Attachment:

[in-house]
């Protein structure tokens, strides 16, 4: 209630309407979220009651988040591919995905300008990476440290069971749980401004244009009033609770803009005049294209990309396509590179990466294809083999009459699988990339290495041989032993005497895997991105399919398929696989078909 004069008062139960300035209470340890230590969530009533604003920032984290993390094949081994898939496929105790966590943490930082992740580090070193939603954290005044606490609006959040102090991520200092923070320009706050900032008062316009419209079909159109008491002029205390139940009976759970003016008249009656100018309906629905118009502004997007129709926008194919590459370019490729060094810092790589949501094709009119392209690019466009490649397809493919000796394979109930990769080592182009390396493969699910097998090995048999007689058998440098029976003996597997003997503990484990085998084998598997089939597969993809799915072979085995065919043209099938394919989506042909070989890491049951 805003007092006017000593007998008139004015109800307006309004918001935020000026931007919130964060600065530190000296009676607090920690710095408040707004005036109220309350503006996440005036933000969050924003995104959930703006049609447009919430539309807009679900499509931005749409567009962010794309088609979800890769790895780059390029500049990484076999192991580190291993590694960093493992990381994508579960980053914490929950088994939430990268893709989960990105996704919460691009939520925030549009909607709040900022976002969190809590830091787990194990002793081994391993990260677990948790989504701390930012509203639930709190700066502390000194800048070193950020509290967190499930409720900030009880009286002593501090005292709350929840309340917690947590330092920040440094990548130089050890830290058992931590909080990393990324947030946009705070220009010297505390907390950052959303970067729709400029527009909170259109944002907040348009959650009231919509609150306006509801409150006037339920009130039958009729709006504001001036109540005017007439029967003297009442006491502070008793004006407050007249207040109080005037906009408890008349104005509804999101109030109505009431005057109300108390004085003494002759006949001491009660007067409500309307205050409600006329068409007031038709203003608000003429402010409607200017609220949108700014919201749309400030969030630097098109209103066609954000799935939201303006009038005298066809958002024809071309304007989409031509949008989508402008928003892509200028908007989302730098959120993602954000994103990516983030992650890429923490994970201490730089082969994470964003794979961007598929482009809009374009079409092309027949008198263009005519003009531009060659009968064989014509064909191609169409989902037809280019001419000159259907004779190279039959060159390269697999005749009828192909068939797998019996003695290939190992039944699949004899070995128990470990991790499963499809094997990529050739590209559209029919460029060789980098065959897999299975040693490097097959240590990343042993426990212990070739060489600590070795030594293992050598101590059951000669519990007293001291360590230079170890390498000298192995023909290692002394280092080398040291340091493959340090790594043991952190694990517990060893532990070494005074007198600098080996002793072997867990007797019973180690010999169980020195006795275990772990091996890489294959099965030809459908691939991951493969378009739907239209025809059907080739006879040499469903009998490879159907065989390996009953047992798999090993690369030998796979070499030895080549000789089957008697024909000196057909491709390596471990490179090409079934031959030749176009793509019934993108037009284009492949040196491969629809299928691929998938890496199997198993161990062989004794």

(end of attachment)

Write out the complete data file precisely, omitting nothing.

[in-house]
């Protein structure tokens, strides 16, 4: 209630309407979220009651988040591919995905300008990476440290069971749980401004244009009033609770803009005049294209990309396509590179990466294809083999009459699988990339290495041989032993005497895997991105399919398929696989078909 004069008062139960300035209470340890230590969530009533604003920032984290993390094949081994898939496929105790966590943490930082992740580090070193939603954290005044606490609006959040102090991520200092923070320009706050900032008062316009419209079909159109008491002029205390139940009976759970003016008249009656100018309906629905118009502004997007129709926008194919590459370019490729060094810092790589949501094709009119392209690019466009490649397809493919000796394979109930990769080592182009390396493969699910097998090995048999007689058998440098029976003996597997003997503990484990085998084998598997089939597969993809799915072979085995065919043209099938394919989506042909070989890491049951 805003007092006017000593007998008139004015109800307006309004918001935020000026931007919130964060600065530190000296009676607090920690710095408040707004005036109220309350503006996440005036933000969050924003995104959930703006049609447009919430539309807009679900499509931005749409567009962010794309088609979800890769790895780059390029500049990484076999192991580190291993590694960093493992990381994508579960980053914490929950088994939430990268893709989960990105996704919460691009939520925030549009909607709040900022976002969190809590830091787990194990002793081994391993990260677990948790989504701390930012509203639930709190700066502390000194800048070193950020509290967190499930409720900030009880009286002593501090005292709350929840309340917690947590330092920040440094990548130089050890830290058992931590909080990393990324947030946009705070220009010297505390907390950052959303970067729709400029527009909170259109944002907040348009959650009231919509609150306006509801409150006037339920009130039958009729709006504001001036109540005017007439029967003297009442006491502070008793004006407050007249207040109080005037906009408890008349104005509804999101109030109505009431005057109300108390004085003494002759006949001491009660007067409500309307205050409600006329068409007031038709203003608000003429402010409607200017609220949108700014919201749309400030969030630097098109209103066609954000799935939201303006009038005298066809958002024809071309304007989409031509949008989508402008928003892509200028908007989302730098959120993602954000994103990516983030992650890429923490994970201490730089082969994470964003794979961007598929482009809009374009079409092309027949008198263009005519003009531009060659009968064989014509064909191609169409989902037809280019001419000159259907004779190279039959060159390269697999005749009828192909068939797998019996003695290939190992039944699949004899070995128990470990991790499963499809094997990529050739590209559209029919460029060789980098065959897999299975040693490097097959240590990343042993426990212990070739060489600590070795030594293992050598101590059951000669519990007293001291360590230079170890390498000298192995023909290692002394280092080398040291340091493959340090790594043991952190694990517990060893532990070494005074007198600098080996002793072997867990007797019973180690010999169980020195006795275990772990091996890489294959099965030809459908691939991951493969378009739907239209025809059907080739006879040499469903009998490879159907065989390996009953047992798999090993690369030998796979070499030895080549000789089957008697024909000196057909491709390596471990490179090409079934031959030749176009793509019934993108037009284009492949040196491969629809299928691929998938890496199997198993161990062989004794």